July 30, 2010

Vancouver: Day Two

Thursday, we got our day started by catching a bus to Granville Island. We were headed to the Public Market.

Lobster Man was the first place we came upon, they had fresh lobsters, crabs, oysters, clams, mussells and scallops for sale.

It was the first I saw scallops sold in their shell.

Next door was seafood deli and small grocer. I can't recall the name. They had these beautiful terrines.

We passed on those, and opted to sample their salmon jerkey and halibut eggplant curry wrap. Both were quite tasty, the wrap was unique.

We walked through a couple galleries and check out the wares being sold at the tents outside the market before stumbling on La Baguette et L'Echalote Bakery.

We were just going to share a sandwich, but they had a lunch special for two. Twist our arm. We had brie and avocado and taste of Italy sandwiches. Completely different flavors, but both were delicious. Dessert was an apple strudel and chocolate and almond croissant. Oh my goodness, they were heavenly.

By now the clouds broke and the sun was shining through. It was warming up (well, nearly 70), it made for a great picnic lunch on the pier.

Next, we headed inside the Public Market. Food was everywhere! We mostly drooled as we walked by each place. We did stop for cookies at Stewart's bakery, I was skeptical, I thought they looked dry, and they were. But Frank wanted to try. They were better dipped in cappucino. Then, we had to try the French Onion soup at A La Mode.

The soup wasn't as rich as your usual French onion, but it had a nice oniony flavor. It was very good. Gooey cheese and flakey pastry crust. Yum!

We could not eat anymore so we just wandered about the rest of the way through the market.

We walked down to the docks to inquire about a harbor tour. The tour company wasn't booking any tours since it's guide was on vacation. We ended up taking a mini-tour on Aqua Bus, which is the water taxi.

Water levels from the tides have huge swings. Some of the largest I've witnessed.

Every single highrise seen in these photos are residential. Units run upwards of a million or more. Frank and I couldn't help but wonder what people do for work. There is no financial district. We only saw three professional buildings downtown. There is a hospital and all the hospitality jobs, but I doubt those provide enough for million dollar apartments, boats and yachts. All we could figure is people are independently wealthy, work from home or are retired.

This sculpture was very neat, it moves with the tides and it has solar panels that allow it to light up at night. Vegas seriously needs to get on the ball with our solar technology, with 360 days of sunshine we shouldn't be outdone by Vancouver (only July-August is known to be sunny).

We hopped off the boat at Olympic Village to have a look around. There is a neat little habit restoration happening, it home to lots of geese. If you're in Canada, you can just say geese, right?

Science World

Olympic Village, this is where all the athletes stayed during the olympics. Unit are now selling from one million.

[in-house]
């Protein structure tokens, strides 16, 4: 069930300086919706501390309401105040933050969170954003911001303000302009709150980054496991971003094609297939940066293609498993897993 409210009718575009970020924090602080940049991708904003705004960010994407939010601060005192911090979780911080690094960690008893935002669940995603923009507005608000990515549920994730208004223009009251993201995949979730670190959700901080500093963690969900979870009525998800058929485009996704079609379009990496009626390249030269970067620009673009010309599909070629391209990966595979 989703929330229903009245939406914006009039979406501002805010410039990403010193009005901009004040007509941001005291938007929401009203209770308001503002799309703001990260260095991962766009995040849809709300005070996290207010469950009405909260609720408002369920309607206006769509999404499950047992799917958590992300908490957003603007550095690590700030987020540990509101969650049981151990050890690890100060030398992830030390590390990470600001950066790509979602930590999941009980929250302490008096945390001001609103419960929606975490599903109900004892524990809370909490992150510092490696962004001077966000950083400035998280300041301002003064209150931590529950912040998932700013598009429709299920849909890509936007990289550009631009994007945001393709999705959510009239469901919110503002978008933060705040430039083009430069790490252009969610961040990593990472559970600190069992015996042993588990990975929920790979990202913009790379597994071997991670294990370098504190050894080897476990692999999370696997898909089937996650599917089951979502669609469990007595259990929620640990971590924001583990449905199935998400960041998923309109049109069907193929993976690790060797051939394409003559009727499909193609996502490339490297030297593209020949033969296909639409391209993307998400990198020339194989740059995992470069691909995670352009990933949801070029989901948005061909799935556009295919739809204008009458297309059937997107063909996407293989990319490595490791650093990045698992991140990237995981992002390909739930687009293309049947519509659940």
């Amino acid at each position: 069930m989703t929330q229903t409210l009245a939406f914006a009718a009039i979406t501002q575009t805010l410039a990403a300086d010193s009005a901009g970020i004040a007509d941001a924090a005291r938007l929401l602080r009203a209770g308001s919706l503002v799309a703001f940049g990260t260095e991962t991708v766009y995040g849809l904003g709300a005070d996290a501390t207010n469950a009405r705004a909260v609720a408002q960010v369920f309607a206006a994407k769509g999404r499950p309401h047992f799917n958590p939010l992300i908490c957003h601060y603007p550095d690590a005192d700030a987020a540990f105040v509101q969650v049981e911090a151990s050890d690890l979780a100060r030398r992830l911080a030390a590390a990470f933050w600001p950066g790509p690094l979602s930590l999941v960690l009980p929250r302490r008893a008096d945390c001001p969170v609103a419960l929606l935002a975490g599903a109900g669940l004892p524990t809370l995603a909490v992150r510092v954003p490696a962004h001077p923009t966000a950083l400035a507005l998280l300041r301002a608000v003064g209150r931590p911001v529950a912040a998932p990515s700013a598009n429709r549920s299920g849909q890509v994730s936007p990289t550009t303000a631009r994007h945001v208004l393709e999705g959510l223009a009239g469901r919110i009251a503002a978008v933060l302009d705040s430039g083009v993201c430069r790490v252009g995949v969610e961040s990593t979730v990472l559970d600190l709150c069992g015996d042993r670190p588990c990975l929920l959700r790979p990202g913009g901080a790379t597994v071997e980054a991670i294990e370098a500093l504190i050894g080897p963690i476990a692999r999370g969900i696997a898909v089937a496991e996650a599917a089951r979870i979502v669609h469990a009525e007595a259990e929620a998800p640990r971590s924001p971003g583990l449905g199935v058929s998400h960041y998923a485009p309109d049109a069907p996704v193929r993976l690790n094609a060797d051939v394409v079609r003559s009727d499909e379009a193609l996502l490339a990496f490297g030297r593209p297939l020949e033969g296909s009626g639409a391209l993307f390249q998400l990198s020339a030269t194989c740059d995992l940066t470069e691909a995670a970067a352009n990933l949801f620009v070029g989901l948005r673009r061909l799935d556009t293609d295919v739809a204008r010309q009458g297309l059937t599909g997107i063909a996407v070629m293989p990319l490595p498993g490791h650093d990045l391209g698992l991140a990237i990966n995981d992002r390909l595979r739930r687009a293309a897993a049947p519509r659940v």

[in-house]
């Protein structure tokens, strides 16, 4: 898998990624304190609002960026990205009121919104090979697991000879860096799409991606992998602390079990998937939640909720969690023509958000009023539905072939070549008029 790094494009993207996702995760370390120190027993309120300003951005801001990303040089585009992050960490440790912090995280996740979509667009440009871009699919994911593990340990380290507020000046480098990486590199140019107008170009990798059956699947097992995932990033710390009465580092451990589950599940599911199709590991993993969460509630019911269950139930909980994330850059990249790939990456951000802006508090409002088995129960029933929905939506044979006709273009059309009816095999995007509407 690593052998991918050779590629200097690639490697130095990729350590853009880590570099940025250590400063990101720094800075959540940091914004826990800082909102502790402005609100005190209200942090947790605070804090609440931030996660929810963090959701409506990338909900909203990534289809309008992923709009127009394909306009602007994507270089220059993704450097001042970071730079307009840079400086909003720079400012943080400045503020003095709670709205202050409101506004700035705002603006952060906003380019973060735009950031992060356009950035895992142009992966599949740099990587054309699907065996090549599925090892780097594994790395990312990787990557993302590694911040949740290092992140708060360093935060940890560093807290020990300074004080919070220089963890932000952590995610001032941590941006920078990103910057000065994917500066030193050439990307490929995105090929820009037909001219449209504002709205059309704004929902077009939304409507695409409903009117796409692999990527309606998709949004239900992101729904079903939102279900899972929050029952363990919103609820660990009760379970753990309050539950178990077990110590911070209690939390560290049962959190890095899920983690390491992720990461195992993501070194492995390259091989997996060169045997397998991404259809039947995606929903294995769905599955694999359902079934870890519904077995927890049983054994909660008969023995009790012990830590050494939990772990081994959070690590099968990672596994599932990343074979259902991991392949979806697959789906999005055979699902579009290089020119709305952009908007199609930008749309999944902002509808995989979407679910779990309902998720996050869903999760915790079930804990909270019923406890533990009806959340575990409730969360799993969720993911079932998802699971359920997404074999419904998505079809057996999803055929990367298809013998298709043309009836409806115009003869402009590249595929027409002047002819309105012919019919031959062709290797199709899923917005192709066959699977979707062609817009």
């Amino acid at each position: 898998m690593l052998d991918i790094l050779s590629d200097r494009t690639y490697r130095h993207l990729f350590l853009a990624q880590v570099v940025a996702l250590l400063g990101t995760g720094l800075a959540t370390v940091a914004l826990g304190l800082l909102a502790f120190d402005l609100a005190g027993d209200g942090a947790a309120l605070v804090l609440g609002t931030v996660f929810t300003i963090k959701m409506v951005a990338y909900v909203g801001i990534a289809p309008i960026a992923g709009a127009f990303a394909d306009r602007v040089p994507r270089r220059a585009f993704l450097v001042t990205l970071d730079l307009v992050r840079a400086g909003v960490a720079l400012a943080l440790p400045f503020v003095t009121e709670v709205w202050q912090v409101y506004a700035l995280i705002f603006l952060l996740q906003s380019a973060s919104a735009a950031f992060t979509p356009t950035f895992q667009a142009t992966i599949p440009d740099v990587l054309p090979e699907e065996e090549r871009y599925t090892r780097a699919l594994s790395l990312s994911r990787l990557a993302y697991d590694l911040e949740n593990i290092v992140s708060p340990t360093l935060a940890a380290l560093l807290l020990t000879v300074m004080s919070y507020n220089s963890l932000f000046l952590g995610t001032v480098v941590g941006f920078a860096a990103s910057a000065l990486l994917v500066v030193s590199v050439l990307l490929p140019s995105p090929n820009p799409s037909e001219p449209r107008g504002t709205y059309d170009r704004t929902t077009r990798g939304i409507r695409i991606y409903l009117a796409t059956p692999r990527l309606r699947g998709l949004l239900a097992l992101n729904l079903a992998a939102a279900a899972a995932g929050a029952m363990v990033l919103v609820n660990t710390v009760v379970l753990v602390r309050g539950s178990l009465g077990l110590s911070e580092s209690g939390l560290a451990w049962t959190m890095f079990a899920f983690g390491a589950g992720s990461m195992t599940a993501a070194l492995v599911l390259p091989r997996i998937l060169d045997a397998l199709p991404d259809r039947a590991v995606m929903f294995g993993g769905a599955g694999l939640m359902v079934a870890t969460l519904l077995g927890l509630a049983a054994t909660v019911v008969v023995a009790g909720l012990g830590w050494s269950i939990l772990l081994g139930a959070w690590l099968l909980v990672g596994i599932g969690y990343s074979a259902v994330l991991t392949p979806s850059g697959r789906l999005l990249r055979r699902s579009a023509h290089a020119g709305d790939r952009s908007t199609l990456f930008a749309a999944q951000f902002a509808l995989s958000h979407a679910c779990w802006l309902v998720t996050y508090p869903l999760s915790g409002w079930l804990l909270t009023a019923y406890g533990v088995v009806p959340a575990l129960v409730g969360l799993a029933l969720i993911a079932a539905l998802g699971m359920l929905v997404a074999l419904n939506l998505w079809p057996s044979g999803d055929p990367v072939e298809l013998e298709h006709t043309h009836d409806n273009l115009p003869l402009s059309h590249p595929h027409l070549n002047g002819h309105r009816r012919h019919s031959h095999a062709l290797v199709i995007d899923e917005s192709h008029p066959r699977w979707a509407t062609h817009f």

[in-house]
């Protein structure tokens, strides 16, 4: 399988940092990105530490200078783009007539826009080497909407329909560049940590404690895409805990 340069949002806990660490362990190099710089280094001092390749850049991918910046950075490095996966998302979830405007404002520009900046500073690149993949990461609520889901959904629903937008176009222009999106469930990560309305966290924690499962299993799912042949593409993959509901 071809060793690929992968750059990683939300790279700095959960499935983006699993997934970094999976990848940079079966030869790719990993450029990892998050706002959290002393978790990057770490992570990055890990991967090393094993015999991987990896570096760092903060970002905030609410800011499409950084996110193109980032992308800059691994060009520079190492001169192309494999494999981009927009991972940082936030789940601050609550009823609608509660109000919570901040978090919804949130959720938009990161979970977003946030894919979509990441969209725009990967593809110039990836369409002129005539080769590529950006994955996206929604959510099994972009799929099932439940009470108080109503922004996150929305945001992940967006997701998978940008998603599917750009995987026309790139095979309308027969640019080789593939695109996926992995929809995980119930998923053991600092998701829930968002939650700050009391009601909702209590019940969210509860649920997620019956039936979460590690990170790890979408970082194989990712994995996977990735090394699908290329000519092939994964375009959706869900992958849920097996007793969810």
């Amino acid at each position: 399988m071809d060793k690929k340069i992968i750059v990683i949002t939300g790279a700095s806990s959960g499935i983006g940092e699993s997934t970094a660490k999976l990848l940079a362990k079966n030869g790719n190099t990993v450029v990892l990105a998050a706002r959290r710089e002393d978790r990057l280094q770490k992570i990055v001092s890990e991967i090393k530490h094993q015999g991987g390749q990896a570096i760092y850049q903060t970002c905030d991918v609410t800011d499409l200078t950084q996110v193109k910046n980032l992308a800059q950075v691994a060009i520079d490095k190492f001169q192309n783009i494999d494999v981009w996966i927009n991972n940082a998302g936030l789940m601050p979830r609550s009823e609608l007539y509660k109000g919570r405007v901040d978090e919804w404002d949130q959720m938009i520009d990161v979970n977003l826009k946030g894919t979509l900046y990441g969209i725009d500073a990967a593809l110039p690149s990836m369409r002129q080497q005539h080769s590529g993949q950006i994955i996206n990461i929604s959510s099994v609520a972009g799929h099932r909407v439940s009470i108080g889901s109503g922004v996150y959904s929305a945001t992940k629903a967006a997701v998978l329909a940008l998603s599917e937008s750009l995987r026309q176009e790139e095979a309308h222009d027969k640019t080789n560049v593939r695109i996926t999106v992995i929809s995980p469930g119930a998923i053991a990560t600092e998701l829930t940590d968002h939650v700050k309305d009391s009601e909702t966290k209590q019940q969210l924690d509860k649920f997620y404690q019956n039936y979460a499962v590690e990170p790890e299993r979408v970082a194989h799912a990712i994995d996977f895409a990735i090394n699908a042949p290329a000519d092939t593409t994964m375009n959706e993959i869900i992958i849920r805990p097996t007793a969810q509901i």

After seeing the sights we were taken back to Granville Island. We walked around a bit more before catching the bus back to the hotel. We rested up for the second half of our day.

Our hotel offered a free shuttle to various downtown locations, we just had to call and reserve it. We booked it to take us to Chinatown. We thought we'd grab dinner. It was odd, though, when searching yelp not many places were coming up with reviews. The driver asked us why we were headed to Chinatown, food! He then gave us the scoop Chinatown isn't where you go, it's Richmond.

Today, Chinatown is most active during the day, around 5 or so, everything starts to close down. It's mainly elderly Chinese that remain, those that are younger have moved out to Richmond which is modeled after Hong Kong. He went on to explain that the homeless and drug addicts frequent the area. Insite, known to be highly controversial, it is a clinic that provides a clean place for injection drug use. Not all addicts use it, but they do congregate around the blocks surrounding it. He took us down East Hastings so we could see for ourselves.

I have been by the projects in Chicago, lower wacker drive, D Street, old Naked City, and North Las Vegas, I see people whacked out on drugs often at intersections at Sahara/Las Vegas Blvd and Tropicana/Valley View. Crack heads, meth heads... I thought I had seen it all. But no, nothing prepared me for what we saw. The sidewalks were filled with homeless, most were absolutely out of their minds. There were dozens of working girls, these couldn't even be called escorts. He told us to stay out of the alleys, it's a favorite place for shooting up... used needles line the streets. He showed us the police station right next to the huge crowd of zombies in a drugged stupor. It was unreal. What's worse is these people are all given money monthly, there is no excuse for being homeless. These people choose to live on the streets to support their drug habit. I've heard all about it, but actually seeing it with my own eyes was mind blowing. He said it has actually improved since the Olympics came. I cannot wrap my mind around what it was like when it was bad. Seriously, unreal.